The landscape of mobile connectivity has become highly complex over the last 10 years. Our modern society has been built around the need to always be up and connected. And in most cases mobile connectivity works very seamlessly when driving, flying, transferring between cell towers, or even just going on a run - you stay connected. 10 year ago this type of connectivity was not that seamless, cellular voice transmission worked well, but cellular data transmission, and GPS coordination were often a challenge. So what has changed and what have been some of the major innovations that have affected the landscape of wireless connectivity over the 10 years? Well, that is why I wanted to write this article, to explain why I feel cellular networks, wireless LANs, and mobility hardware have played key roles in the rise of mobile connectivity and what that landscape looks like today.
Cellular Networks 📡
Diving right in, I feel that one of the most important pieces in the rise of mobile connectivity is the cellular network improvements that our society has realized over the last 10 years. With the rise of cellular demand for 4G there also has been a demand to increase the infrastructure and network speeds that these cellular clients run on. So how are cellular companies doing this? The most important way is by increasing the network coverage area. To make sure that high volume areas are covered by multiple cell towers that both support the coverage zone and balance the amount of traffic being used in this zone. Take for example a stadium or in an airport where there are likely hundreds or thousands of the cellular clients in one place, there is enough cellular infrastructure positioned in such a way to handle the heavy loads and to overcome the physical obstacles of serving these cellular clients.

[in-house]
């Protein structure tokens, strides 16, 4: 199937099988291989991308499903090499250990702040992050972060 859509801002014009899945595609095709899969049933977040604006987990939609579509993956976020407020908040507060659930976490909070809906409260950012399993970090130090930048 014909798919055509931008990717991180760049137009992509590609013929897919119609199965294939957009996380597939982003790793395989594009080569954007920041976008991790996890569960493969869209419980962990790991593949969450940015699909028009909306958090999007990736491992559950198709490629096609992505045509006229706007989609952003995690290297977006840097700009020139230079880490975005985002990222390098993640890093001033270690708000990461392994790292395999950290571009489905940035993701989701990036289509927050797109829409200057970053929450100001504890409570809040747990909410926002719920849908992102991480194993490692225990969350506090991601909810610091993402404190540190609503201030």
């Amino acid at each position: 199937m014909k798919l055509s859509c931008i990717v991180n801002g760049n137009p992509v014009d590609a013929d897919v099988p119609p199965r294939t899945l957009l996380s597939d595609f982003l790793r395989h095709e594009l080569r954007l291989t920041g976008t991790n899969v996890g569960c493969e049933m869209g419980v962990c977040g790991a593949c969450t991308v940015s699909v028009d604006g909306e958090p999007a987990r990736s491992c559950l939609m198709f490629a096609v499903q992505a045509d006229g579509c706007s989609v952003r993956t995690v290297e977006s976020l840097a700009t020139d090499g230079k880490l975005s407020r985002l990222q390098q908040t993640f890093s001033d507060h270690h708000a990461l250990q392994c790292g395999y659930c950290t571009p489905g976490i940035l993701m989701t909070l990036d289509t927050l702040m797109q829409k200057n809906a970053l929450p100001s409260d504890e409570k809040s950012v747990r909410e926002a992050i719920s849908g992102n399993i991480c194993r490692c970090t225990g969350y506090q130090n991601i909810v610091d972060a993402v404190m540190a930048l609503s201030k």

As an example of expanding coverage areas, take a look at the image below of a coverage map from Verizon Wireless’ as of the day this article written. Notice the densely covered red regions in the map. These regions represent 4G infrastructure for voice and data. Now look at the map below. This map is a coverage map from 10 years ago via the Wayback Machine of Verizon’s 3G coverage area for voice and text only. Look at how much more densely populated the current map compared to the one from 10 years ago. This infrastructure improvement has played key role in the landscape of mobile connectivity.
Lastly, mobile clients have adopted new technologies like Wi-Fi Assist and Wi-Fi Calling to help place calls or access data in places where cellular signals are at the weakest. iOS and Android will always default to WiFi for their data needs, and if the cellular link is very weak then this transfer to a Wireless LAN is important because it allows for a second level of coverage when a cellular infrastructure cannot be accessed. This is an important collaboration between the mobile hardware manufactures and the wireless carriers that I know I have taken advantage of many times.